Similarly, women might strive to be like Jesus, or a Proverbs 31-type woman, knowing we cannot possibly get to this pinnacle of excellence on our own.
As the Bible later explains, we can never be “good enough” or work hard enough to earn our place in heaven. God’s forgiveness and our salvation depend on his mercy, not our worth.
We cannot earn this but instead must simply accept the gift given to us by Jesus — the perfect, unblemished lamb whose willing death on the cross paid our debt and guaranteed eternal life for those who believe in him.
Still, we must still try our best to model Christ well so others can know him, too, and so God’s works can abound on earth.
As Jesus says in John 15:5, “I am the vine; you are the branches. If you remain in me and I in you, you will bear much fruit; apart from me you can do nothing.”
The Wife of Noble Character in the Bible
While we know there is no perfect person other than Jesus himself, there are some people who can be called a wife of noble character.
In Ruth, Boaz called her “a woman of noble character” when he discovered her at his feet on the threshing floor (Ruth 3:11).
Boaz, a powerful, highly respected, and good man, knew Ruth chose to stay with her mother-in-law, Naomi, after the death of her husband and resettle in a foreign land far from her own people.
He knew she behaved in an upstanding and morally righteous manner and worked hard in the fields to provide for Naomi. Later, Boaz married Ruth. Her son, Obed, was the father of Jesse, who was the father of King David — and eventually one of Jesus’s ancestors (Matthew 1:5).
A woman of noble character is honest, hardworking, trustworthy, and wise, like Ruth. She is loyal and dependable, striving to serve the Lord and do what is right rather than gain power, success, or wealth. She is also kind and, compassionate, and generous to others.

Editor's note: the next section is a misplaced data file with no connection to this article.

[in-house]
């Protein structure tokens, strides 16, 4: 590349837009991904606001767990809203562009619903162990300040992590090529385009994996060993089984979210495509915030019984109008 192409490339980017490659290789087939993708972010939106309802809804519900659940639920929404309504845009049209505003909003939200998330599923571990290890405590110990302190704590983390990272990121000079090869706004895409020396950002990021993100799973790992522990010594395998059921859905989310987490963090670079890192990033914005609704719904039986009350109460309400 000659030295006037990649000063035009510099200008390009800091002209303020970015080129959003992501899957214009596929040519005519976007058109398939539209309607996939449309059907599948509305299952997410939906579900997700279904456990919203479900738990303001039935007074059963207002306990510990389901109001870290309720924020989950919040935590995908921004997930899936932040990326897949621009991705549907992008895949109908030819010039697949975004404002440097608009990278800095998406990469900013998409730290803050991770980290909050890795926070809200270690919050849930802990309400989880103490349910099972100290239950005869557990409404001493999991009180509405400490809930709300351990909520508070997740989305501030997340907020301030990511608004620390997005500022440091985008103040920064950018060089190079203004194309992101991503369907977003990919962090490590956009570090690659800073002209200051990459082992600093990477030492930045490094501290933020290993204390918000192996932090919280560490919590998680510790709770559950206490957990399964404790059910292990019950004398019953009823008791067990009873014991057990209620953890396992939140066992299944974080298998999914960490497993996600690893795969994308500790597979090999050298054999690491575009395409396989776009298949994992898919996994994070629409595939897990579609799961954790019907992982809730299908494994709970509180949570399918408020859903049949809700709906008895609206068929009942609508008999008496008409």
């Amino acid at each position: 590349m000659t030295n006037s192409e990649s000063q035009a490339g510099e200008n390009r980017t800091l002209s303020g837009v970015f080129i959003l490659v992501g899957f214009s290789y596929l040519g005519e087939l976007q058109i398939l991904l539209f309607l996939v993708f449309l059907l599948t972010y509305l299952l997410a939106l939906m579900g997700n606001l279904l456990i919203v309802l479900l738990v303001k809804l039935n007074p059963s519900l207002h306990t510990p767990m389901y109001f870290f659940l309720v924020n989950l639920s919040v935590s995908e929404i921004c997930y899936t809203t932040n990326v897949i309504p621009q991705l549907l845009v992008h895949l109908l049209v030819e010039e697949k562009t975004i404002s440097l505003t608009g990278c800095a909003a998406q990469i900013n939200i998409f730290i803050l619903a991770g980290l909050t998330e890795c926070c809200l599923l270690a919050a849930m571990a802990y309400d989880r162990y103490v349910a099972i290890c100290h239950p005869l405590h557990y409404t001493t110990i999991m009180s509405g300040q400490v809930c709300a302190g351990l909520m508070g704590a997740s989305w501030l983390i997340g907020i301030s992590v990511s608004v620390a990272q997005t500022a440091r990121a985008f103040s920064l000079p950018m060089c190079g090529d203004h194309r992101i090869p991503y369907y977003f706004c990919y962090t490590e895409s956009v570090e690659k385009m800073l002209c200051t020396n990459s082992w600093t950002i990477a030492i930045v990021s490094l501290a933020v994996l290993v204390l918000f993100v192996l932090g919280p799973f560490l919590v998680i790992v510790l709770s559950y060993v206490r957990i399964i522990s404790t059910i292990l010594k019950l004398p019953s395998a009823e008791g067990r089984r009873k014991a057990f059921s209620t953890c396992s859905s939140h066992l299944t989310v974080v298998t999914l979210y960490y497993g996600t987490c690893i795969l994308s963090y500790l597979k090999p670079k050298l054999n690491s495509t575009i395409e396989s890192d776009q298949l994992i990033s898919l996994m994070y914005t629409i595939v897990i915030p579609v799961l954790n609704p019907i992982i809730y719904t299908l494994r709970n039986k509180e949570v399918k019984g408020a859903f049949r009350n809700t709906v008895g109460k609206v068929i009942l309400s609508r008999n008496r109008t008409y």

While not specifically labeled as such, we can find examples of other virtuous women “of noble character” in the Bible: Rachel, patient, and hardworking wife of Jacob (Genesis 29, 30).
Hannah, prayerful formerly barren mother of the prophet Samuel (1 Samuel 1); Esther, who risked her life and station to advocate for her people, the Jews, before the king (Esther 4:16).
Elizabeth, mother of John the Baptist (Luke 1); Mary, the “worthy” and “favored” one chosen to be the mother of Jesus (Luke 1); and Mary Magdalene, a devout follower of Jesus (Luke 8).
Is There a Connection Between a ‘Noble Woman’ and Wisdom?
As Proverbs is also called the book of wisdom, and it begins with wisdom personified as a woman, calling on top of the wall for the people to repent and return to her (Proverbs 1:21), and ends by describing a woman of excellence (Proverbs 31:10-31) who seems to embody all of the wisdom detailed throughout the book, yes. There is a strong connection between a “noblewoman” and wisdom.
As people everywhere are to cultivate and welcome wisdom, Proverbs tells us men are to cultivate and welcome the noblewoman. As it says in Proverbs 12:4, “A wife of noble character is her husband’s crown, but a disgraceful wife is like decay in his bones.”
Of course, this does not apply only to men and their wives. Women, men who do not marry, and indeed all people, are to seek such righteousness and excellence in their lives. The teaching of Proverbs is intended for all of God’s people.
So let us all — women, as well as men — strive to be like the wife of noble character described in Proverbs 31. Let us all work to be selfless, hardworking, compassionate, virtuous, strong, and kind.
For further reading:
What Does it Mean to be a Proverbs 31 Woman?
Should Godly Women Laugh Without Fear of the Future?
What Does it Mean to be a Godly Woman?
Photo Credit: ©iStock/Getty Images Plus/Ivan-balvan
Jessica Brodie is an award-winning Christian novelist, journalist, editor, blogger, and writing coach and the recipient of the 2018 American Christian Fiction Writers Genesis Award for her novel, The Memory Garden. She is also the editor of the South Carolina United Methodist Advocate, the oldest newspaper in Methodism. Learn more about her fiction and read her faith blog at jessicabrodie.com. She has a weekly YouTube devotional, too. You can also connect with her on Facebook, Twitter, and more. She’s also produced a free eBook, A God-Centered Life: 10 Faith-Based Practices When You’re Feeling Anxious, Grumpy, or Stressed.